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COVID-19 has certainly made its presence known in the Austin real estate market, creating ripples that could potentially last for years to come. Although home ownership is rising here in the capital of Texas, rent is on a decline that could be attributed to the virus.


A new study done by RENTCafe declared that Austin rent has fallen by 4% since this time last year, sitting just below the national average.

In October 2019, the average rent cost in Austin was around $1,442 per month and followed a steady, albeit gradual, decline in March, when pandemic restrictions were issued. This October, rent averages clocked in at $1,385.

RENTCafe noted that despite Austin being a renter-majority city, with 55% of residents renting, and a business hub, rent is still lower than the national average.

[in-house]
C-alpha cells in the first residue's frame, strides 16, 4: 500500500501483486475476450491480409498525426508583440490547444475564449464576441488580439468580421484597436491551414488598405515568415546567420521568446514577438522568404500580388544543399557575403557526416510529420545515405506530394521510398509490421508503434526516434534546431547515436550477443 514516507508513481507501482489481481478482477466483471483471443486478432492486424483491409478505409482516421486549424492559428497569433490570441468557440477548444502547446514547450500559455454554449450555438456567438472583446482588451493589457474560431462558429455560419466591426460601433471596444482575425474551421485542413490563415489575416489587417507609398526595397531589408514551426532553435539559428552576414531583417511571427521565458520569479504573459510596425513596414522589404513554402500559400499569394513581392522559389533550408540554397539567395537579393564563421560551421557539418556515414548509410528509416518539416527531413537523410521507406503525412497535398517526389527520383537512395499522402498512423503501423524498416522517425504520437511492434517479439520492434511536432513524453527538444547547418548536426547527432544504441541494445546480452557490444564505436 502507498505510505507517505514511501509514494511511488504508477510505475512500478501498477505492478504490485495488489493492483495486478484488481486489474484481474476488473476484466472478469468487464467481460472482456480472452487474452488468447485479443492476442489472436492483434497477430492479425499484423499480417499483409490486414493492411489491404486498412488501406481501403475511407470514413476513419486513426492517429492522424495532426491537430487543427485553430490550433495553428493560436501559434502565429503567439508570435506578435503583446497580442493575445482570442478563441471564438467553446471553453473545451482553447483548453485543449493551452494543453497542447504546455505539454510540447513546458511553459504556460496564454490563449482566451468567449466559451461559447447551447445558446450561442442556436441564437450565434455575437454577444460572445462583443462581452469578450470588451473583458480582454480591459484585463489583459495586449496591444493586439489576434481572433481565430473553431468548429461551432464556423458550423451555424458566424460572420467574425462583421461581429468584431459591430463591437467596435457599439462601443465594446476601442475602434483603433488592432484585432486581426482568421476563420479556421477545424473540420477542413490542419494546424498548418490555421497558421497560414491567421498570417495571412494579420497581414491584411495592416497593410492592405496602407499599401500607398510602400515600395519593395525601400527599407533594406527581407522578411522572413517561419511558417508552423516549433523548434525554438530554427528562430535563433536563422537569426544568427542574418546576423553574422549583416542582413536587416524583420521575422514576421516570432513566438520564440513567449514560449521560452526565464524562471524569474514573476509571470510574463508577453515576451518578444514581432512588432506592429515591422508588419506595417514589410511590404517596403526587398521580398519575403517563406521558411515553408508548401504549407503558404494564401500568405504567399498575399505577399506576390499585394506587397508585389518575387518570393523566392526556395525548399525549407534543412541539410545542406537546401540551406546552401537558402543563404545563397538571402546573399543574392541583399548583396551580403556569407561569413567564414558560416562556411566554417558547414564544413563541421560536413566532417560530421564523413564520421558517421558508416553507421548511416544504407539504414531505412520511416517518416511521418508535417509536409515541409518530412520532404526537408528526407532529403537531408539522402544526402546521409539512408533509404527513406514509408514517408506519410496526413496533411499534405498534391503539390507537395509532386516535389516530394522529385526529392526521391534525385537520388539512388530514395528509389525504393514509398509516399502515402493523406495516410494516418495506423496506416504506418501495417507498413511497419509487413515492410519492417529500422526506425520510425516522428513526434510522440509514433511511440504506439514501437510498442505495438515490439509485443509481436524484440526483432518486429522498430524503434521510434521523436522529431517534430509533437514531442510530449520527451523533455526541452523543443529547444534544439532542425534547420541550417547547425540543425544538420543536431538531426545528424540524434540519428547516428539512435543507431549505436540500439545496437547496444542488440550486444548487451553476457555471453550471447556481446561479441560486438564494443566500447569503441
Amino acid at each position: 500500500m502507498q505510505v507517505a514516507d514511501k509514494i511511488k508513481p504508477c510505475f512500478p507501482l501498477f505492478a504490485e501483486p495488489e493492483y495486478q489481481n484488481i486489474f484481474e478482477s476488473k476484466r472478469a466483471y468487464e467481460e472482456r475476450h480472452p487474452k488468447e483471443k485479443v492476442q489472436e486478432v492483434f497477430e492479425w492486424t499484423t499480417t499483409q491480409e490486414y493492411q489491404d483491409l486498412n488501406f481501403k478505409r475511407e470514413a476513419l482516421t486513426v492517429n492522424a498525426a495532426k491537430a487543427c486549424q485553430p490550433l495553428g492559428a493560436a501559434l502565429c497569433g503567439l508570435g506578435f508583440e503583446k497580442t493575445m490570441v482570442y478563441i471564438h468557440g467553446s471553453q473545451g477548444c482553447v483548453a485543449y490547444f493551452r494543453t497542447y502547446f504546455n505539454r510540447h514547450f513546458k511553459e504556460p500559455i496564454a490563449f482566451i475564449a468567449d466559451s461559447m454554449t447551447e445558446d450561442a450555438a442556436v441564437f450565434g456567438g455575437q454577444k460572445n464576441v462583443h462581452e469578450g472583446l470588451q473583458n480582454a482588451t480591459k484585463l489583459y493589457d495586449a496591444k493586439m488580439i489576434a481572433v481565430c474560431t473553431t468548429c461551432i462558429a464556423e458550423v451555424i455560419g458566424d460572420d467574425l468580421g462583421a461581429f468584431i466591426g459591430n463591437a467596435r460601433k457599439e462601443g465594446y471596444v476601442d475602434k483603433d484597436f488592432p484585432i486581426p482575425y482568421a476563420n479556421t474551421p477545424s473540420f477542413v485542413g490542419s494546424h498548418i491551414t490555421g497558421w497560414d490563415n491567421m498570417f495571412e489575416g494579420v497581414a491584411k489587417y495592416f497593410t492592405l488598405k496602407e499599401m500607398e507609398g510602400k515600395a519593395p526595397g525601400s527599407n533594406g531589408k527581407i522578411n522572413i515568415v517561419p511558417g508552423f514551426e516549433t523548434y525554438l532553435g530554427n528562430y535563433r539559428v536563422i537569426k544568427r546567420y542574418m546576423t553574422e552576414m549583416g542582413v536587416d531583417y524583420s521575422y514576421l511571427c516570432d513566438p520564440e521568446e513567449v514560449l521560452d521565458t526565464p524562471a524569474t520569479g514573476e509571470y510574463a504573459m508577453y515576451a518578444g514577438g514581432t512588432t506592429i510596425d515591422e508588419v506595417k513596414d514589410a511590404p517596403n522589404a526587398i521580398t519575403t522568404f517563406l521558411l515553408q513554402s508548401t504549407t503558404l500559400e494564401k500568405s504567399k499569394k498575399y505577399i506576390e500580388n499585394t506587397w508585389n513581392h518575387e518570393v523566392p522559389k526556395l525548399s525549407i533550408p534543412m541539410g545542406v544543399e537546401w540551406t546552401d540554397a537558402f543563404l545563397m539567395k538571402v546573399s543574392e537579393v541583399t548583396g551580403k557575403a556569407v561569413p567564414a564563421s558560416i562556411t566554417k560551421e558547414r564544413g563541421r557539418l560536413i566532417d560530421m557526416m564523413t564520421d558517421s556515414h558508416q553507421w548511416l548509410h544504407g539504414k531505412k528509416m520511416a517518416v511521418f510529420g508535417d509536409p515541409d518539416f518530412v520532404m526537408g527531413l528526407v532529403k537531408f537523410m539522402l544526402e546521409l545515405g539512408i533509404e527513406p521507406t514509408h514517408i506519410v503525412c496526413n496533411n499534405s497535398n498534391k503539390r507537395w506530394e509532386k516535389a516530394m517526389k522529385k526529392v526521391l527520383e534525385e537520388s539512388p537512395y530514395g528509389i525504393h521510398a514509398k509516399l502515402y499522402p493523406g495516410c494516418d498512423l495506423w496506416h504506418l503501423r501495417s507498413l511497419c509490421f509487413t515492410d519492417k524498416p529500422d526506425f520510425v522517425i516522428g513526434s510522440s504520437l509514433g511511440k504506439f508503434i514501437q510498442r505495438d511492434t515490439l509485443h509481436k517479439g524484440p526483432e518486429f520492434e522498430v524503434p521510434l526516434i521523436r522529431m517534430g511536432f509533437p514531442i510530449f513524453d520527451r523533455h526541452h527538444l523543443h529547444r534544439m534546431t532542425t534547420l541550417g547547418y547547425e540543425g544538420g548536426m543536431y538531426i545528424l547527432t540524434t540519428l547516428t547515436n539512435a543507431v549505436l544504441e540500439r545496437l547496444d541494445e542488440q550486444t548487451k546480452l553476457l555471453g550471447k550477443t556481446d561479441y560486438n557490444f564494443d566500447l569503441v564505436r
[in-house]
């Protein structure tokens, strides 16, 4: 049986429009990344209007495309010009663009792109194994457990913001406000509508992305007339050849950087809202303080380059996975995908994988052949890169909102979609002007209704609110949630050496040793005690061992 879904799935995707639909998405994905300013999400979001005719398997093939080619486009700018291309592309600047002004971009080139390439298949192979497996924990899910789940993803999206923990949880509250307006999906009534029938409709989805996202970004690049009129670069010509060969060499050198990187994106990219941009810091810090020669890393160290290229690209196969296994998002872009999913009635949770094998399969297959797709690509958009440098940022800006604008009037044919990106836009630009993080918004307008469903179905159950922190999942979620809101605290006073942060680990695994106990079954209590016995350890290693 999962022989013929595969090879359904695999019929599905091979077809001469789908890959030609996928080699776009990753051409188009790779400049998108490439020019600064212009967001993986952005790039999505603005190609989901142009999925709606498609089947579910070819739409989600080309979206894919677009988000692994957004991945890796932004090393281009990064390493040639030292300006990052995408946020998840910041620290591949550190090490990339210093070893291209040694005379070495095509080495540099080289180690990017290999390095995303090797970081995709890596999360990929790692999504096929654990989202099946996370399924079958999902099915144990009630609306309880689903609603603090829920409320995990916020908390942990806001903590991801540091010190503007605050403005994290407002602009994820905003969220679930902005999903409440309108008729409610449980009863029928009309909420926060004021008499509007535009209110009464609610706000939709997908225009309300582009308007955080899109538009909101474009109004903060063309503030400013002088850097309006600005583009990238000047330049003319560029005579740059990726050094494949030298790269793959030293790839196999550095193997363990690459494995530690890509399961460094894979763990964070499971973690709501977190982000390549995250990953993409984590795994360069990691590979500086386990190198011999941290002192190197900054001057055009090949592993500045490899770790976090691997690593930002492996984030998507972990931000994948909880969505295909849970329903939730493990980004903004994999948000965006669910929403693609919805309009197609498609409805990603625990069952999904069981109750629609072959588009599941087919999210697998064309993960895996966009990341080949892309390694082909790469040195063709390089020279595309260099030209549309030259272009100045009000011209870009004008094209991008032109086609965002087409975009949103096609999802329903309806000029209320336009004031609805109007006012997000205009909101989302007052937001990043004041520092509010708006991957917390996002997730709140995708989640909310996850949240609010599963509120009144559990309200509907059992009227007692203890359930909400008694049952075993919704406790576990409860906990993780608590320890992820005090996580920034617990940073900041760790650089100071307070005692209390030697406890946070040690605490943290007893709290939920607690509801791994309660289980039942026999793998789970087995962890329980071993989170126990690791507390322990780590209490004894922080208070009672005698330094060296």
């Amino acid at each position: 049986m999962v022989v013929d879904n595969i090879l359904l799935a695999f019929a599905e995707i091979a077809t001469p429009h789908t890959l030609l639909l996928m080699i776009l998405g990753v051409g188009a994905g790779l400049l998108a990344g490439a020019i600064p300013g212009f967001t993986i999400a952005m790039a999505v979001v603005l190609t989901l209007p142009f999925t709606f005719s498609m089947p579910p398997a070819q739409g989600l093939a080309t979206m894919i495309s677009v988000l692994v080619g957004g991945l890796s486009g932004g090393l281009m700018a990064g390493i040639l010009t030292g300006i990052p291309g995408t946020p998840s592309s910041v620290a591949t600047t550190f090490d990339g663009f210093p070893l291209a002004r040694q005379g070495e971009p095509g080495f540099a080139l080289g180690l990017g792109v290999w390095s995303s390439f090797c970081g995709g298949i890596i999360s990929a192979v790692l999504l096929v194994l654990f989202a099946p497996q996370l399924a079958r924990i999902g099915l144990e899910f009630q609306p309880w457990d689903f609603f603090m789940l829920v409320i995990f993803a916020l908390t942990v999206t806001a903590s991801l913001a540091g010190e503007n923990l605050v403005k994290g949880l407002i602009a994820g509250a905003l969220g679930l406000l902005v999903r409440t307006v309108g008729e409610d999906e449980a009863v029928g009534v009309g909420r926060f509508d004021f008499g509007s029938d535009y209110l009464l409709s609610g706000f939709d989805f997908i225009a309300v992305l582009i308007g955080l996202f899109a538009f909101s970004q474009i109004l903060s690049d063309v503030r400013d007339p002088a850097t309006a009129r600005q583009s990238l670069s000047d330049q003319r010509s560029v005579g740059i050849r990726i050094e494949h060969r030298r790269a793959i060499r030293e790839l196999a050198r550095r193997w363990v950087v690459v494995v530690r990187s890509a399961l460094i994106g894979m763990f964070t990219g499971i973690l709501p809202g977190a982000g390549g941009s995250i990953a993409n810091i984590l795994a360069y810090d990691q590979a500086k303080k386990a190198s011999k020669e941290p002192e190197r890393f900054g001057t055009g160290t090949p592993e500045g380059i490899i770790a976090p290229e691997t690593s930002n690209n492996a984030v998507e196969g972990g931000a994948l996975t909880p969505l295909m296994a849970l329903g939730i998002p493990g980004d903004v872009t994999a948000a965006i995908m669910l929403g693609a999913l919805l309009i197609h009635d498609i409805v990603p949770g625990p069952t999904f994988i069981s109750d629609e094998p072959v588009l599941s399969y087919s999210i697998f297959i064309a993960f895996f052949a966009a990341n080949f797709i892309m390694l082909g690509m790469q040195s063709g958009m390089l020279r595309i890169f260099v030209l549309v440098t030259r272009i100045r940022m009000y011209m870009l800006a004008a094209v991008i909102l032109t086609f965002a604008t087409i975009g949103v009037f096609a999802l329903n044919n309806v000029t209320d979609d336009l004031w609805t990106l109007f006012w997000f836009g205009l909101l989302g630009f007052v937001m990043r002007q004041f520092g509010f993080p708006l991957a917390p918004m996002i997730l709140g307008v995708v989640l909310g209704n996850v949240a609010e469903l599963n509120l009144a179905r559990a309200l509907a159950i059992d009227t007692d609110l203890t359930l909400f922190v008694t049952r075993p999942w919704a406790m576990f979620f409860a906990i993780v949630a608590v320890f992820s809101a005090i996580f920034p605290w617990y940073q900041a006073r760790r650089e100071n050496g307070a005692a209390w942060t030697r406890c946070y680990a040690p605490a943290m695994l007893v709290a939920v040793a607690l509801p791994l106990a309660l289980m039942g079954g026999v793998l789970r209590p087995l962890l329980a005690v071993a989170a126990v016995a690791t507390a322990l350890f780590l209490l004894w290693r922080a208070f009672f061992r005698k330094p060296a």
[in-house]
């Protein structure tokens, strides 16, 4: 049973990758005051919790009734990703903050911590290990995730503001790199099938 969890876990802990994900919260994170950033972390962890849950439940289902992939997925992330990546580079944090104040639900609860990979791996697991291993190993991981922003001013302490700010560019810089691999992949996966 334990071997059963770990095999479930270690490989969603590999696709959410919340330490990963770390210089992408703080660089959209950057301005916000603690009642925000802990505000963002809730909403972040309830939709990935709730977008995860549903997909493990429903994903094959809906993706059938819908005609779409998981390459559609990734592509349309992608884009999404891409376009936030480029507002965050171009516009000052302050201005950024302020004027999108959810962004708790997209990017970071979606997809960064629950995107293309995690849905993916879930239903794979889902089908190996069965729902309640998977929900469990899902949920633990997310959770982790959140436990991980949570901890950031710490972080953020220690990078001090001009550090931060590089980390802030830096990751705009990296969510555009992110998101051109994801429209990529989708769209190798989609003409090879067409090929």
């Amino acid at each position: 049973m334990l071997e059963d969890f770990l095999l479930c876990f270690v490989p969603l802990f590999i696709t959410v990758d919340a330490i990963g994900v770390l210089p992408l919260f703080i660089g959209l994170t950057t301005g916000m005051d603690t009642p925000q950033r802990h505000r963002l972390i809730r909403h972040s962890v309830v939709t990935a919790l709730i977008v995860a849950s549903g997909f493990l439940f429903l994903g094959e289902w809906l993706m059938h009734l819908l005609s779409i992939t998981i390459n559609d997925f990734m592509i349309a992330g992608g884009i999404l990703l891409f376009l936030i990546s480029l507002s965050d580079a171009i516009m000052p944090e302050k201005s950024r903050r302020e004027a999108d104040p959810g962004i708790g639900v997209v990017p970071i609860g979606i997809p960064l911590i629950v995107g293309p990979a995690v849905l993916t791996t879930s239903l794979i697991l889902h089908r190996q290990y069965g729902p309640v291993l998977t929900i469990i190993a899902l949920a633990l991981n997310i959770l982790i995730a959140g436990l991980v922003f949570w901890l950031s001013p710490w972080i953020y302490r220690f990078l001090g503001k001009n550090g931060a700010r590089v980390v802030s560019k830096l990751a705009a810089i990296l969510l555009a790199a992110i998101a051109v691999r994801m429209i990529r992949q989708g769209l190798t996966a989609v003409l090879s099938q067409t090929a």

Although the differences are modest, Austin's average rent dropped below that of two neighboring cities: San Marcos, whose average dropped 0.6% to $1,443, and Leander, whose average increased 4.3% to $1,408.

This is the biggest rent and occupancy dip Austin has seen in 10 years, according to the Austin-American Statesman. Apartment occupancy rates are parallel to what they were in 2002.

Theories on why the drop occurred include unemployment rates and loss of income due to COVID-19, renters deciding to buy and the construction of new apartments, adding thousands of units, in the area.

Inversely, the Austin-area home ownership rate—or the portion of homes that are owner-occupied—is higher than it has been in over 12 years, at nearly 75%.

Austin is not alone, as major cities like New York City and San Francisco are seeing rent drops as well.

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